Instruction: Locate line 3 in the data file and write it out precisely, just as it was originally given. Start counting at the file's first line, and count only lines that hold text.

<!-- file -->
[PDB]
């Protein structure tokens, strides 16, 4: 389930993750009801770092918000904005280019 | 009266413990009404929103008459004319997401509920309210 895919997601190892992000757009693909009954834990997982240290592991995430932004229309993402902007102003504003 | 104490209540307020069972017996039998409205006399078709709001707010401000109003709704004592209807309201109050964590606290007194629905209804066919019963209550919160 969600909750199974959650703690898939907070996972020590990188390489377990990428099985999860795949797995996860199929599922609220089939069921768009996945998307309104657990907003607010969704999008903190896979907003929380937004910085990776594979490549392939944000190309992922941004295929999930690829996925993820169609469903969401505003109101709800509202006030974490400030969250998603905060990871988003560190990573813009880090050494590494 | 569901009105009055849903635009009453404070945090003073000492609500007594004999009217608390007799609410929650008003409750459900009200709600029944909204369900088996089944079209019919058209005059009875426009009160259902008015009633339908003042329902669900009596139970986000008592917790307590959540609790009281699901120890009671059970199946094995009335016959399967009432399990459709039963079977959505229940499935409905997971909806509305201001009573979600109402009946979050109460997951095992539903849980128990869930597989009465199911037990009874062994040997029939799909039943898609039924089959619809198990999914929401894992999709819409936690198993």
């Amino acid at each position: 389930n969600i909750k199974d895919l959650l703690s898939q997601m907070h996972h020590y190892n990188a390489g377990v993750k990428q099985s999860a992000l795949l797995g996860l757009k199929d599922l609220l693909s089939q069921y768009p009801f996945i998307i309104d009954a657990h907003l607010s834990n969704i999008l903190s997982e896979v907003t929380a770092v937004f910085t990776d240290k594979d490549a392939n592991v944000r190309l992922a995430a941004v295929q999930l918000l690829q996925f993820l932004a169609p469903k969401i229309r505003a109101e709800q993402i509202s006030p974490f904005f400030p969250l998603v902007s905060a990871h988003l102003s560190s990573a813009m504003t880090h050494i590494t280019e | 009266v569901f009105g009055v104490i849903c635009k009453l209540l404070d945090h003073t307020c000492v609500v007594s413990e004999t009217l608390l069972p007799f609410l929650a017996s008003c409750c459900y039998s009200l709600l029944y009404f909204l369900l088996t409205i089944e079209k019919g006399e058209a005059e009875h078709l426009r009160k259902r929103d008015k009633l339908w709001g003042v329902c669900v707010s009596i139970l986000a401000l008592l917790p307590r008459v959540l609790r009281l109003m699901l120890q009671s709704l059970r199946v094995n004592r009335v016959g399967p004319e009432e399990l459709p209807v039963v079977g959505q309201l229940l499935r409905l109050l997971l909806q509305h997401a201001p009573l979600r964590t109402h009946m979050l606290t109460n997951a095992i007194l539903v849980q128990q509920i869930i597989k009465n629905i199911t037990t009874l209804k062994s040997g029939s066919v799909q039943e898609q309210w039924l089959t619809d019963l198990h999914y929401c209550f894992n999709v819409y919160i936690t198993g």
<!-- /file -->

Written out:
């Amino acid at each position: 389930n969600i909750k199974d895919l959650l703690s898939q997601m907070h996972h020590y190892n990188a390489g377990v993750k990428q099985s999860a992000l795949l797995g996860l757009k199929d599922l609220l693909s089939q069921y768009p009801f996945i998307i309104d009954a657990h907003l607010s834990n969704i999008l903190s997982e896979v907003t929380a770092v937004f910085t990776d240290k594979d490549a392939n592991v944000r190309l992922a995430a941004v295929q999930l918000l690829q996925f993820l932004a169609p469903k969401i229309r505003a109101e709800q993402i509202s006030p974490f904005f400030p969250l998603v902007s905060a990871h988003l102003s560190s990573a813009m504003t880090h050494i590494t280019e | 009266v569901f009105g009055v104490i849903c635009k009453l209540l404070d945090h003073t307020c000492v609500v007594s413990e004999t009217l608390l069972p007799f609410l929650a017996s008003c409750c459900y039998s009200l709600l029944y009404f909204l369900l088996t409205i089944e079209k019919g006399e058209a005059e009875h078709l426009r009160k259902r929103d008015k009633l339908w709001g003042v329902c669900v707010s009596i139970l986000a401000l008592l917790p307590r008459v959540l609790r009281l109003m699901l120890q009671s709704l059970r199946v094995n004592r009335v016959g399967p004319e009432e399990l459709p209807v039963v079977g959505q309201l229940l499935r409905l109050l997971l909806q509305h997401a201001p009573l979600r964590t109402h009946m979050l606290t109460n997951a095992i007194l539903v849980q128990q509920i869930i597989k009465n629905i199911t037990t009874l209804k062994s040997g029939s066919v799909q039943e898609q309210w039924l089959t619809d019963l198990h999914y929401c209550f894992n999709v819409y919160i936690t198993g």